Knowing Smoking Has Hurt Your Lungs Helps You Quit
June 26, 2003, By Alison McCook
NEW YORK (Reuters Health) - Telling long-time smokers they have puffed their way into lung disease helps provide many with enough motivation to kick the habit for good, new research suggests.
Researchers based in Poland found that people who were told their breathing had become moderately to severely limited by long-term smoking were more likely to quit during the following year than people who were told their lungs were only mildly affected, or not at all, by their habit.
Dr. Dorota Gorecka, of the Institute of Tuberculosis and Lung Diseases in Warsaw, and her colleagues obtained their findings by measuring lung function -- using a test called spirometry -- in 659 middle-aged smokers wanting to quit. All participants also received advice on how to stop smoking.
The researchers then surveyed participants one year later to determine whether, in the interim, they had managed to kick the habit for good.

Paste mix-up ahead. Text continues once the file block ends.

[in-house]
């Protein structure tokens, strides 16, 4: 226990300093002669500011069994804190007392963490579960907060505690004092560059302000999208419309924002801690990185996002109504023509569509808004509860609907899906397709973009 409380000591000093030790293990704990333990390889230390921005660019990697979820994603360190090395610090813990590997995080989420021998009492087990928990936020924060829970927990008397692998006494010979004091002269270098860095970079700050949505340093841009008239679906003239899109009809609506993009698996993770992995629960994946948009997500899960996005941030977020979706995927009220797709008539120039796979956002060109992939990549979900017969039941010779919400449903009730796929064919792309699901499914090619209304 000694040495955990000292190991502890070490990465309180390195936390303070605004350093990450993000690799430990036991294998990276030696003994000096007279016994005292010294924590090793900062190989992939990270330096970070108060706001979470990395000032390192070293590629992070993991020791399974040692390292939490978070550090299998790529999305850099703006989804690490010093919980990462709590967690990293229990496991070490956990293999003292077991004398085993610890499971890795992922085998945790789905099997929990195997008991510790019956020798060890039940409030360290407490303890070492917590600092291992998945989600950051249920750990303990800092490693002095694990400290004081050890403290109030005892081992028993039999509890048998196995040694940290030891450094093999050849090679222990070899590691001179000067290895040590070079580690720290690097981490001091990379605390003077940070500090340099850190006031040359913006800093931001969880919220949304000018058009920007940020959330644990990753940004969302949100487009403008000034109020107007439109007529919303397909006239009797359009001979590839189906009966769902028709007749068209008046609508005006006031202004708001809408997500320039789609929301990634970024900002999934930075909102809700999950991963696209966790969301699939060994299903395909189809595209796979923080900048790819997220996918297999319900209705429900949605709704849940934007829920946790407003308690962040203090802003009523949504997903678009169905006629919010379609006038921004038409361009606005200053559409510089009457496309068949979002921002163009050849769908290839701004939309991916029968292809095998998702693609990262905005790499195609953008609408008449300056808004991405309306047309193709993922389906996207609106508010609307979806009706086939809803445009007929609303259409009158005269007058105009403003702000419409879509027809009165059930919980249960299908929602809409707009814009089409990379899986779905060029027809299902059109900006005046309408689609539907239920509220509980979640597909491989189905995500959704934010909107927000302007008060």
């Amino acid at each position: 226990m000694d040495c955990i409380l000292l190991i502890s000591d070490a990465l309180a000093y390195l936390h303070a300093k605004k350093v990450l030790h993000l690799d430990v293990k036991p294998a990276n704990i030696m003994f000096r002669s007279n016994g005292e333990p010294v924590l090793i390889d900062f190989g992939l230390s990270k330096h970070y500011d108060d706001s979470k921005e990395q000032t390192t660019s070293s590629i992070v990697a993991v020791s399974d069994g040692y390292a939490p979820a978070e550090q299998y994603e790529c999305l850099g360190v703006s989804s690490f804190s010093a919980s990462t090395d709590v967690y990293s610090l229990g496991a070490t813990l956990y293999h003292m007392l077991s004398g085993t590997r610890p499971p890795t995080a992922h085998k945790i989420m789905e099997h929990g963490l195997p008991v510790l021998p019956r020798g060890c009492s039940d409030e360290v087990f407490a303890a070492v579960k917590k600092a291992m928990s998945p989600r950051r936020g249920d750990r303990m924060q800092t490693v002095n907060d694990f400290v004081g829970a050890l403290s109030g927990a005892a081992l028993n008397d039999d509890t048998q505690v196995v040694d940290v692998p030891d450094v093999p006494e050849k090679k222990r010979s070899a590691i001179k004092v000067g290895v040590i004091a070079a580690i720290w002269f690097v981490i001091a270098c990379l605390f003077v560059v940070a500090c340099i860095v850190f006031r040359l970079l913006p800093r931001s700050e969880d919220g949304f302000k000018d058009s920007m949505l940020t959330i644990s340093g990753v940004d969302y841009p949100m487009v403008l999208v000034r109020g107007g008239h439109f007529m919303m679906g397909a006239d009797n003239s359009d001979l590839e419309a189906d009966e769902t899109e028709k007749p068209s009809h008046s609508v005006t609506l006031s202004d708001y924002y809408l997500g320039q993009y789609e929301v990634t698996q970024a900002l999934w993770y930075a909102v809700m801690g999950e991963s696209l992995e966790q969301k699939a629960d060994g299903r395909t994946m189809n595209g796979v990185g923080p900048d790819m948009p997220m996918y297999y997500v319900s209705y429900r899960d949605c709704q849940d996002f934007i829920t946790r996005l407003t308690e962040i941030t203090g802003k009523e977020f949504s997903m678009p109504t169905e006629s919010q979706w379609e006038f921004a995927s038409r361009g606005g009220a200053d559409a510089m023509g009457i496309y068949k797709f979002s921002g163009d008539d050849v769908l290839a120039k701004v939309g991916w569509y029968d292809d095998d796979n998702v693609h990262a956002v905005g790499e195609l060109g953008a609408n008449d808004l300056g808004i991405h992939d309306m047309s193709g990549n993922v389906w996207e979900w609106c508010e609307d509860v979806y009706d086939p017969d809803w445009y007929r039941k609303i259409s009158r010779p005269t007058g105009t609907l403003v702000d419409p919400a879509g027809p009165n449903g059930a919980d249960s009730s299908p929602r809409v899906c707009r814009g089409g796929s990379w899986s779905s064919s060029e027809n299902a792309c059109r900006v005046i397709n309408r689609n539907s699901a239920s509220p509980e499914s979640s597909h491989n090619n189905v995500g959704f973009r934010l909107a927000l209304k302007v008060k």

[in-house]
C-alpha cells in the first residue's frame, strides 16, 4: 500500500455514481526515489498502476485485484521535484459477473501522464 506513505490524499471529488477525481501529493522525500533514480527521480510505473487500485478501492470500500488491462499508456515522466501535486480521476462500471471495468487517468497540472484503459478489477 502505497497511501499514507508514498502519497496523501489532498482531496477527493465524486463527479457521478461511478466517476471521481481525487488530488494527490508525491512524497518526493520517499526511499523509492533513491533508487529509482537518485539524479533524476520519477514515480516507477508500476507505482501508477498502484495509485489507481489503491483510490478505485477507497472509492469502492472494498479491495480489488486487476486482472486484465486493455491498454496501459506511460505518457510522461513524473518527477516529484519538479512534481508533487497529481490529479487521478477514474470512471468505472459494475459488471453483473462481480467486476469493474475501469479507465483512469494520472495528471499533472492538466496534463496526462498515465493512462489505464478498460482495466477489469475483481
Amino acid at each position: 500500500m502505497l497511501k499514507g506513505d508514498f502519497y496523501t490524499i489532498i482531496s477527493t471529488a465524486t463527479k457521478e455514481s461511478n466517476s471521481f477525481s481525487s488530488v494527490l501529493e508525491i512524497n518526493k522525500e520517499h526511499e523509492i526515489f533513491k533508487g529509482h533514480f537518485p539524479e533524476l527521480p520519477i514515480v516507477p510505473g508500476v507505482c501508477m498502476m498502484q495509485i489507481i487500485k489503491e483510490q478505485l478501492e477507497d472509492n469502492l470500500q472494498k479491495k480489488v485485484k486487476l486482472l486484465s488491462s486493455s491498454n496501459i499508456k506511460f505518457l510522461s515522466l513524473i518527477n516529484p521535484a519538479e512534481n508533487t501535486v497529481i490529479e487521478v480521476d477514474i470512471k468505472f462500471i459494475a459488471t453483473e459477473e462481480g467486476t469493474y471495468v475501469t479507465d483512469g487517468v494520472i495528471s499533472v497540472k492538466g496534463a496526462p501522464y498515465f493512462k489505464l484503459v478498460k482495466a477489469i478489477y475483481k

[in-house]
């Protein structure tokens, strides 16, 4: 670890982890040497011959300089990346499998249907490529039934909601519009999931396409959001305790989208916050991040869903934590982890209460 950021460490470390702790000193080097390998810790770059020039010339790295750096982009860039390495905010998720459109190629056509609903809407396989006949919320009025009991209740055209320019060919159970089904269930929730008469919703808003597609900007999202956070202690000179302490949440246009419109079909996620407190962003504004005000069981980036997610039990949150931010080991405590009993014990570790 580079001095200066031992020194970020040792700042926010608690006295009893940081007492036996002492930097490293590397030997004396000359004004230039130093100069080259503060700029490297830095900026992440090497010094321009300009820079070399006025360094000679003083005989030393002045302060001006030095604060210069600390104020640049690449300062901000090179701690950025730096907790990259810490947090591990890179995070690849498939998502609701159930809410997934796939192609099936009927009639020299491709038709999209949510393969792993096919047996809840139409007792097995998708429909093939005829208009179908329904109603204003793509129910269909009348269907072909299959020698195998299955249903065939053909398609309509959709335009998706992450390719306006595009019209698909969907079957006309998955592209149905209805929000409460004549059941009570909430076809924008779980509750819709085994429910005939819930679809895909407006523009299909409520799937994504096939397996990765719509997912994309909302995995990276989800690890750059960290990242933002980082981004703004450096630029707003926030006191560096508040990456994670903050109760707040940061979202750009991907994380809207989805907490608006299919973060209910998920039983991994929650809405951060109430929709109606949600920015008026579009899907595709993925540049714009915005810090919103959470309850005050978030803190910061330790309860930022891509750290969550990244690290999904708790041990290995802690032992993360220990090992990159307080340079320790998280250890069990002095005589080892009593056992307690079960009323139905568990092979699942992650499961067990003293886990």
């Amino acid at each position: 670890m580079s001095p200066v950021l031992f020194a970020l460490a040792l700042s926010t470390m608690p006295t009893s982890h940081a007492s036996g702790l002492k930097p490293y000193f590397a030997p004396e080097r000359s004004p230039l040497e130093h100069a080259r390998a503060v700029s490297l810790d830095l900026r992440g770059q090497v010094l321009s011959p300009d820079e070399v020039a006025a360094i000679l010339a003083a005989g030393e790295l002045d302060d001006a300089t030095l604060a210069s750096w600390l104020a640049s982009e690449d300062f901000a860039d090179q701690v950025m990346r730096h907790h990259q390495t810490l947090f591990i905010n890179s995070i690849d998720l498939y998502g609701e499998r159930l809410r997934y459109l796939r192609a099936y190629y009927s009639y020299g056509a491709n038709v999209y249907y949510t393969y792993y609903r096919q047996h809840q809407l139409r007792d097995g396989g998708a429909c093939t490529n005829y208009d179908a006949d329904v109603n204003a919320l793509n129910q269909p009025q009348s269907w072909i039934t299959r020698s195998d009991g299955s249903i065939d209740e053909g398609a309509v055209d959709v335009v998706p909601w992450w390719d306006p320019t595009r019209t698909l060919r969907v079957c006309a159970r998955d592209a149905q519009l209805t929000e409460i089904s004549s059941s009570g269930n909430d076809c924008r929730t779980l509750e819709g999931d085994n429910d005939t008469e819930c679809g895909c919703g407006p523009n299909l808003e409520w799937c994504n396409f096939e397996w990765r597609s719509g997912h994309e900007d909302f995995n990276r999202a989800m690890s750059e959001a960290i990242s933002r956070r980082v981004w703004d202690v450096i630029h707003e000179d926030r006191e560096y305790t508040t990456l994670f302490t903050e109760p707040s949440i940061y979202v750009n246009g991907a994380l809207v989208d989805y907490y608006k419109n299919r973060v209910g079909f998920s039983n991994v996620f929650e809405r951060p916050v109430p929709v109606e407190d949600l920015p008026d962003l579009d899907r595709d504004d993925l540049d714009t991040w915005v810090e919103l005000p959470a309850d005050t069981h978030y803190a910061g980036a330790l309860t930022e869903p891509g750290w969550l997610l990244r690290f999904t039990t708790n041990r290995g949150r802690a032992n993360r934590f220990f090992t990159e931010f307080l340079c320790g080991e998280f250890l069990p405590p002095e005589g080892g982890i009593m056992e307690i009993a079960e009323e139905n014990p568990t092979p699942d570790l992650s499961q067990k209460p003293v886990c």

The spirometric screening revealed that around half of smokers had breathing problems associated with smoking -- a sign they had chronic obstructive pulmonary disease (COPD), a group of diseases that includes emphysema.
Among those diagnosed with reduced lung function, 60 percent had moderate-to-severe breathing problems.
COPD is marked by progressively worsening shortness of breath and coughing. It is currently the fourth-leading cause of death in the world, after heart disease, cancer and stroke.
More than 80 percent of cases of COPD are the result of smoking, and research suggests that people who stop smoking early in the course of the disease can prevent further decline in lung function.
One year later, all participants said they had tried to quit, but those who proved most successful were people who showed the worst lung function during the initial screening, the authors report in the journal Chest.
Specifically, almost 17 percent of people with moderate-to-severe breathing problems diagnosed one year previously managed to quit, relative to only six percent of people with mild problems and eight percent of participants with normal lung function.
"I believe that spirometry enhances the motivation of smokers to quit," Gorecka told Reuters Health.
Success in quitting was also seen more often among older smokers, people who started the habit relatively late in life and those who lit up relatively infrequently.
These findings add further evidence to support the idea that all long-term smokers should be screened for COPD, Gorecka added.
"Spirometry is the only way to diagnose COPD, so it should be offered to every middle-aged smoker," she said.
SOURCE: Chest 2003;123:1916-1923.